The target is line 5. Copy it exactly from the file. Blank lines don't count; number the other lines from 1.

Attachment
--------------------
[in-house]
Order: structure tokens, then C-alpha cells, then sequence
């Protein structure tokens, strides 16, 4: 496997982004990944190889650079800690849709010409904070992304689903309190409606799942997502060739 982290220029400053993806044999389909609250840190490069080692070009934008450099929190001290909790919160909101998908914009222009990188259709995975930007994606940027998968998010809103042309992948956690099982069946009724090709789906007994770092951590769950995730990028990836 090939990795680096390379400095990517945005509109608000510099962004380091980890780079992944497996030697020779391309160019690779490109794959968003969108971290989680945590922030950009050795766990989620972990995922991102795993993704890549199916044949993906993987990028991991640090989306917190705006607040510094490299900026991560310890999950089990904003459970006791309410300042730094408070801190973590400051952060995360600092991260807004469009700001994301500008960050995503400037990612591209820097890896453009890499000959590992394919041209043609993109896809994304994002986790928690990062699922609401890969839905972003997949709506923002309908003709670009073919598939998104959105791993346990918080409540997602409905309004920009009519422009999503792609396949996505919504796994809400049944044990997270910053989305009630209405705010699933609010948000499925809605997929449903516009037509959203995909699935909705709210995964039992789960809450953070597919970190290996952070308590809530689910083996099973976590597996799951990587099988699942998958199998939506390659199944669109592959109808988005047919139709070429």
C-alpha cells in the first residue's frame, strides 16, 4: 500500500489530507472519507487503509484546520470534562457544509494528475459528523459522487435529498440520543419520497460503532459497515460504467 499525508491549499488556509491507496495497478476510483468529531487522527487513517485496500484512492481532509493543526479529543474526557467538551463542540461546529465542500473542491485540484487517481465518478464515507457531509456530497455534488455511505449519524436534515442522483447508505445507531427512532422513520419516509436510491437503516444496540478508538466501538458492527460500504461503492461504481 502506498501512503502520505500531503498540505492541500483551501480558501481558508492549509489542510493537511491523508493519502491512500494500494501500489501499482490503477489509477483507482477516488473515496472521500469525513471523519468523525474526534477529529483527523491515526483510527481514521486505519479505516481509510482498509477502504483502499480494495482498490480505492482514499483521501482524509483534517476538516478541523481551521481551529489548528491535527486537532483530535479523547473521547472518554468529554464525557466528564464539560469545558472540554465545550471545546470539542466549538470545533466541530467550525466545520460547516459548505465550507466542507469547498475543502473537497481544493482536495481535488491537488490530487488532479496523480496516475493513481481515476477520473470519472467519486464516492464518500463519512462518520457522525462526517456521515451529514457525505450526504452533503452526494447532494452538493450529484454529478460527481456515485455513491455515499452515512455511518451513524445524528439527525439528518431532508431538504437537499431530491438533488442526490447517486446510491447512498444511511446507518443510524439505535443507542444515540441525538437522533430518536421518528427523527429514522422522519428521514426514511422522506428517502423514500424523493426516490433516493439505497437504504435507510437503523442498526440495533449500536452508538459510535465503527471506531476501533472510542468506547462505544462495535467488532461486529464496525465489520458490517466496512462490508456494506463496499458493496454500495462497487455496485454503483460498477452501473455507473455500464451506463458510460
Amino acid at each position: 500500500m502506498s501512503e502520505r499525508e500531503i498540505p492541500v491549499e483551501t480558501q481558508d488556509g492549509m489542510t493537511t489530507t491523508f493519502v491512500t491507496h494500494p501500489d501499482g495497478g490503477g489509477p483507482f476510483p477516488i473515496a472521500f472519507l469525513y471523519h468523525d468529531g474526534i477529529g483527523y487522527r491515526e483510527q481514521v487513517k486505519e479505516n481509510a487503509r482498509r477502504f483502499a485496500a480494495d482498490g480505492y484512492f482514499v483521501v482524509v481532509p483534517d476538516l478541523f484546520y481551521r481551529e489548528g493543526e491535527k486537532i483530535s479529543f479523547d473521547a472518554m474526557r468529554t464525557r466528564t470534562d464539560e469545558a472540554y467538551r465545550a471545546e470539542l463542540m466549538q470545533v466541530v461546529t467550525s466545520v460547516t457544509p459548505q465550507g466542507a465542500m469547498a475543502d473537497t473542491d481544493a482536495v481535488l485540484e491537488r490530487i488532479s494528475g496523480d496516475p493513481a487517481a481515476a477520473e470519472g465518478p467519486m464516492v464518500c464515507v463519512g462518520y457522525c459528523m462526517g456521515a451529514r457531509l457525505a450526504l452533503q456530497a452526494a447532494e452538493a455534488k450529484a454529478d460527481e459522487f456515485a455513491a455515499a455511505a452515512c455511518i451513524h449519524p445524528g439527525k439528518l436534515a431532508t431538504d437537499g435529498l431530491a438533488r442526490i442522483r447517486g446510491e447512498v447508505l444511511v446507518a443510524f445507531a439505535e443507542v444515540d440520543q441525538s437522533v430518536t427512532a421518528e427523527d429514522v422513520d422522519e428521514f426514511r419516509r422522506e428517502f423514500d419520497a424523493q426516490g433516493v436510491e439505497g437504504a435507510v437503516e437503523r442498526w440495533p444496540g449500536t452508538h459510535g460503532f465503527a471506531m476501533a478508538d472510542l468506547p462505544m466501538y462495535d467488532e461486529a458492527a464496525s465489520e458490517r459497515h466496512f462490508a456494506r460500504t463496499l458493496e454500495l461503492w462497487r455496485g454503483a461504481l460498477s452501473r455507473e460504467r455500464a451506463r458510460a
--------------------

Amino acid at each position: 500500500m502506498s501512503e502520505r499525508e500531503i498540505p492541500v491549499e483551501t480558501q481558508d488556509g492549509m489542510t493537511t489530507t491523508f493519502v491512500t491507496h494500494p501500489d501499482g495497478g490503477g489509477p483507482f476510483p477516488i473515496a472521500f472519507l469525513y471523519h468523525d468529531g474526534i477529529g483527523y487522527r491515526e483510527q481514521v487513517k486505519e479505516n481509510a487503509r482498509r477502504f483502499a485496500a480494495d482498490g480505492y484512492f482514499v483521501v482524509v481532509p483534517d476538516l478541523f484546520y481551521r481551529e489548528g493543526e491535527k486537532i483530535s479529543f479523547d473521547a472518554m474526557r468529554t464525557r466528564t470534562d464539560e469545558a472540554y467538551r465545550a471545546e470539542l463542540m466549538q470545533v466541530v461546529t467550525s466545520v460547516t457544509p459548505q465550507g466542507a465542500m469547498a475543502d473537497t473542491d481544493a482536495v481535488l485540484e491537488r490530487i488532479s494528475g496523480d496516475p493513481a487517481a481515476a477520473e470519472g465518478p467519486m464516492v464518500c464515507v463519512g462518520y457522525c459528523m462526517g456521515a451529514r457531509l457525505a450526504l452533503q456530497a452526494a447532494e452538493a455534488k450529484a454529478d460527481e459522487f456515485a455513491a455515499a455511505a452515512c455511518i451513524h449519524p445524528g439527525k439528518l436534515a431532508t431538504d437537499g435529498l431530491a438533488r442526490i442522483r447517486g446510491e447512498v447508505l444511511v446507518a443510524f445507531a439505535e443507542v444515540d440520543q441525538s437522533v430518536t427512532a421518528e427523527d429514522v422513520d422522519e428521514f426514511r419516509r422522506e428517502f423514500d419520497a424523493q426516490g433516493v436510491e439505497g437504504a435507510v437503516e437503523r442498526w440495533p444496540g449500536t452508538h459510535g460503532f465503527a471506531m476501533a478508538d472510542l468506547p462505544m466501538y462495535d467488532e461486529a458492527a464496525s465489520e458490517r459497515h466496512f462490508a456494506r460500504t463496499l458493496e454500495l461503492w462497487r455496485g454503483a461504481l460498477s452501473r455507473e460504467r455500464a451506463r458510460a